“Why did people laugh at me when I said that marriage is not only about happiness but also problems, sadness, tears, and confusion?” A good friend innocently asked me. There were only both of us in the teachers’ room during lunch break yesterday.
She got married around three years ago in an age considered a bit late for most Indonesian people. (She was in her mid thirties at that time.)
To answer that question, I asked her to remember her own opinion before getting married. Did she only think about happiness? She said yes. And she admitted that she was haunted by people’s questioning her, “When will you get married?” However, as her excuse, she mentioned about the indoctrination she got from her parents, relatives, and also society that a woman must get married to be happy. She thought that teenagers or girls in twenties nowadays were supposed to have a more mature idea about marriage because recently there have been more and more cases about violence in marriage unveiled in newspapers or news on television.
I said to her that it is all back to the way their parents bring those girls up. I am of opinion that those parents still believe that marriage is a certainty, just like birth and death in someone’s life, that marriage is the ultimate goal in someone’s life—especially girls—or the only gate to get happiness in this world. I assume that those parents also find sadness, troubles, and difficulties in their marriage, but they think these bitterness is just a piece of cake, not comparable to happiness that they seem to have in other people’s eyes. Therefore they don’t want to tell the truth to their children because they are worried if it will scare the children to get married. And if a girl stays being single after thirties, the parents will feel ashamed.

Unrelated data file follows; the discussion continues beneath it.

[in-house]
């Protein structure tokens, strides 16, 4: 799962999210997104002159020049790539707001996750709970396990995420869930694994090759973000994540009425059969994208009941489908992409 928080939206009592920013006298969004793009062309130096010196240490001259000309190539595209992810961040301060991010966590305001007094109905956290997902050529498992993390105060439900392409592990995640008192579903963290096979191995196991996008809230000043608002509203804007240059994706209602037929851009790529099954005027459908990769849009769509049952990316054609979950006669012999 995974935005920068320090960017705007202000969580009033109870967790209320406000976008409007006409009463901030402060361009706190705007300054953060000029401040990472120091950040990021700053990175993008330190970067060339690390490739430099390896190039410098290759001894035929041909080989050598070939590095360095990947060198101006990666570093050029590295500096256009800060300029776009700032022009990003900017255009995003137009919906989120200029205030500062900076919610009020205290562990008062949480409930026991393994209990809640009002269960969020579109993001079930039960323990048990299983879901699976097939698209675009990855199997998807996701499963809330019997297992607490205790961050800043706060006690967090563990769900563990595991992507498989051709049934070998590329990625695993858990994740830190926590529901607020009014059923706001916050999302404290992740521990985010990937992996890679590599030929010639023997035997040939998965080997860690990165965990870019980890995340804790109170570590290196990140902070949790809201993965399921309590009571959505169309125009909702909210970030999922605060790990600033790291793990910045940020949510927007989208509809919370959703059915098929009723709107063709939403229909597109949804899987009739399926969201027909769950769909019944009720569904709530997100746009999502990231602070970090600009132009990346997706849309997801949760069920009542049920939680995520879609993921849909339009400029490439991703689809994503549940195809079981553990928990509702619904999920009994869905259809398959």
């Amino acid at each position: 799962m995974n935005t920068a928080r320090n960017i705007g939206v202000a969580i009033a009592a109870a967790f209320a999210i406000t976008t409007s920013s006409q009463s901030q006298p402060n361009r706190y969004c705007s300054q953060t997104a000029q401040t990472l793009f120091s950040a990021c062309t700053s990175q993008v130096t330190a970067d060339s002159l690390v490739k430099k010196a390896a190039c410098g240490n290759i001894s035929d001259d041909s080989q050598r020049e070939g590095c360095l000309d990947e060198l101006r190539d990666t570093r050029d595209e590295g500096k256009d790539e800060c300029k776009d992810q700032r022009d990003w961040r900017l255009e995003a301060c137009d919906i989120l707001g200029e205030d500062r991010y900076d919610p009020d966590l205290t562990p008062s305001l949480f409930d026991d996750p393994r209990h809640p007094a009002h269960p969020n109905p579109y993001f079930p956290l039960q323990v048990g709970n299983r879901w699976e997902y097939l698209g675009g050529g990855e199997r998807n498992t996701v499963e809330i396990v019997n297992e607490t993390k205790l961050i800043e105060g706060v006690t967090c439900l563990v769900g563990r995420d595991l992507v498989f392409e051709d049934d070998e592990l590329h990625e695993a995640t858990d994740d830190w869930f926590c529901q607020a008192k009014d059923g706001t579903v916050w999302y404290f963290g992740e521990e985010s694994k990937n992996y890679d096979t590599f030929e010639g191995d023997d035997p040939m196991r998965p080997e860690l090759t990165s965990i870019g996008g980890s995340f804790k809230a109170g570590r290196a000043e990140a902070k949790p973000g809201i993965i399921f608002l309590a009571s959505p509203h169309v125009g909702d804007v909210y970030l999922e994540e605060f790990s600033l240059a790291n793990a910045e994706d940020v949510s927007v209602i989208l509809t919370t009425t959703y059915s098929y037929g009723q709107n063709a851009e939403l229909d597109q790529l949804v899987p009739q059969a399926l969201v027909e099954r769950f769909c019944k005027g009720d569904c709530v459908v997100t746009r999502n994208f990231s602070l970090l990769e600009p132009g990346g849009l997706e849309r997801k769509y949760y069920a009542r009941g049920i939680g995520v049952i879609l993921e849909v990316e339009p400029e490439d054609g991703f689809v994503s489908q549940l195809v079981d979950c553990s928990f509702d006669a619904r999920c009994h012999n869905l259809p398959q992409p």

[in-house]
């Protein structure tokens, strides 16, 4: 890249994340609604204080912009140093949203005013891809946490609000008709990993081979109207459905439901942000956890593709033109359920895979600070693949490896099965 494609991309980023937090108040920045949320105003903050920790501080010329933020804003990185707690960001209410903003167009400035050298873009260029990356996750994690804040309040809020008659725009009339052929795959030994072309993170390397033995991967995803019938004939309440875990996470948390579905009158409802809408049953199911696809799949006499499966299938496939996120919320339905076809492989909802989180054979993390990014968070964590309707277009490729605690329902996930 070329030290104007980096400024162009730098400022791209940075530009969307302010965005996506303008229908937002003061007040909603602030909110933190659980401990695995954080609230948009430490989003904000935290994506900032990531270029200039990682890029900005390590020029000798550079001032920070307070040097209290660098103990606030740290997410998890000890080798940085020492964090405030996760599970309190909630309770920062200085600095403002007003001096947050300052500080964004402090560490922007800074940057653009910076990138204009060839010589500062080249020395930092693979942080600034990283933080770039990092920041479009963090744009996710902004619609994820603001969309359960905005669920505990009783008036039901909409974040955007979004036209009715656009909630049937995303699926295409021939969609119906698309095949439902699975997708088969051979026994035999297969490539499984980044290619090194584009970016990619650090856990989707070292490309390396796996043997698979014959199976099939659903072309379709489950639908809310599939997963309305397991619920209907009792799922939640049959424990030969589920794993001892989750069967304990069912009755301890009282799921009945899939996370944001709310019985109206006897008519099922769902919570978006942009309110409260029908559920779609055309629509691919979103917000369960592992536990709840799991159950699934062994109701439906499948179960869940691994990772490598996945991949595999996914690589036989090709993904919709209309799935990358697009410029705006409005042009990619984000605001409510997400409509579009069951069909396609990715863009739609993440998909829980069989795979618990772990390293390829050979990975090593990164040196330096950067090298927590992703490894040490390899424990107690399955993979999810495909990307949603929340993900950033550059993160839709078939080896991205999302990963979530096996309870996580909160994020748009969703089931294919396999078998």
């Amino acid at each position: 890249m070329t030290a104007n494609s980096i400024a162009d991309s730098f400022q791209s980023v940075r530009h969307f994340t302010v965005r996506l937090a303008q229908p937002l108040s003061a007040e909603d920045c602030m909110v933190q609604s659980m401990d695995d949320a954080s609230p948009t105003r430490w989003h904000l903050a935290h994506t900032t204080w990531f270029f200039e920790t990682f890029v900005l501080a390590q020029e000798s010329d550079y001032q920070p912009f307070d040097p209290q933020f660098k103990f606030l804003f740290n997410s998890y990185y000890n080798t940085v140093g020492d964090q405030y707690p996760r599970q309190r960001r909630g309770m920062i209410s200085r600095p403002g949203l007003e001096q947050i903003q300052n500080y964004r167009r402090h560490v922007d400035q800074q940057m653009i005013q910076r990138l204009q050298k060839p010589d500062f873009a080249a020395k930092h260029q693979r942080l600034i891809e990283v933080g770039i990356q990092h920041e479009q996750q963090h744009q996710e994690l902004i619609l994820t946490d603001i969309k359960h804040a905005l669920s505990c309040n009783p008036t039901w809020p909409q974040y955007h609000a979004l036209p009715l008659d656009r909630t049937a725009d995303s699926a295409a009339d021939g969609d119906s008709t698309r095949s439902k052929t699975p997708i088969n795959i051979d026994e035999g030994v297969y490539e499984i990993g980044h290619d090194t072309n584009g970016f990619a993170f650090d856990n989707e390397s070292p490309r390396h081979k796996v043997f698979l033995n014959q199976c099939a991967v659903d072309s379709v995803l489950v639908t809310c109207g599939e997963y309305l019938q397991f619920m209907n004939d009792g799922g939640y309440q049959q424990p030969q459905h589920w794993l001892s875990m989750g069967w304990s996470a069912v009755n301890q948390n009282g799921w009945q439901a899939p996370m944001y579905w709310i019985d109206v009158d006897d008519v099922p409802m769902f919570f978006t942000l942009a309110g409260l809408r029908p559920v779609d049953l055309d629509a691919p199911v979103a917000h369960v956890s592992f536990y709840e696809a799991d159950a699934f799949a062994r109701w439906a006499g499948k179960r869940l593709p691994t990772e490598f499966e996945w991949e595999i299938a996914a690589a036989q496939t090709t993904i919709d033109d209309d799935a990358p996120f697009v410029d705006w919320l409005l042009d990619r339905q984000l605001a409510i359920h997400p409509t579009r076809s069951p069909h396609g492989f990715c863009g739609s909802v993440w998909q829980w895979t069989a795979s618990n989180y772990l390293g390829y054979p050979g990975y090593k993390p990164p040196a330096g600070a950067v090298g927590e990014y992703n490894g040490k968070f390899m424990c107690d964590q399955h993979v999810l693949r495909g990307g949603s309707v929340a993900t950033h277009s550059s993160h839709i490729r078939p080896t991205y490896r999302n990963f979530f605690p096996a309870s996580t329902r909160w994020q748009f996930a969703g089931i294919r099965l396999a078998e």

As an example I mentioned the different way I bring Angie up and her best friend’s parents’ way. Her best friend—who happened to have the same nick with me, Nana—is as old as Angie. I suppose my age is not much different from Nana’s mother. However, different experience in life of course makes me different from Nana’s mother. When a cousin of Nana’s (she is as old as Nana and Angie, sixteen years old) was proposed by someone, Nana’s mother said to her, “Look! Your cousin has been needed by someone. Nobody wants you yet. It is because she pays more attention to her physical beauty than you do.” It discouraged Nana in one side. In another side, Nana started to pay more attention to her physical thing.
For your information, Nana’s mother is a dentist, a well-educated person, and her profession is quite prestigious, isn’t it? But it doesn’t mean that she is free from patriarchal society’s indoctrination about marriage.
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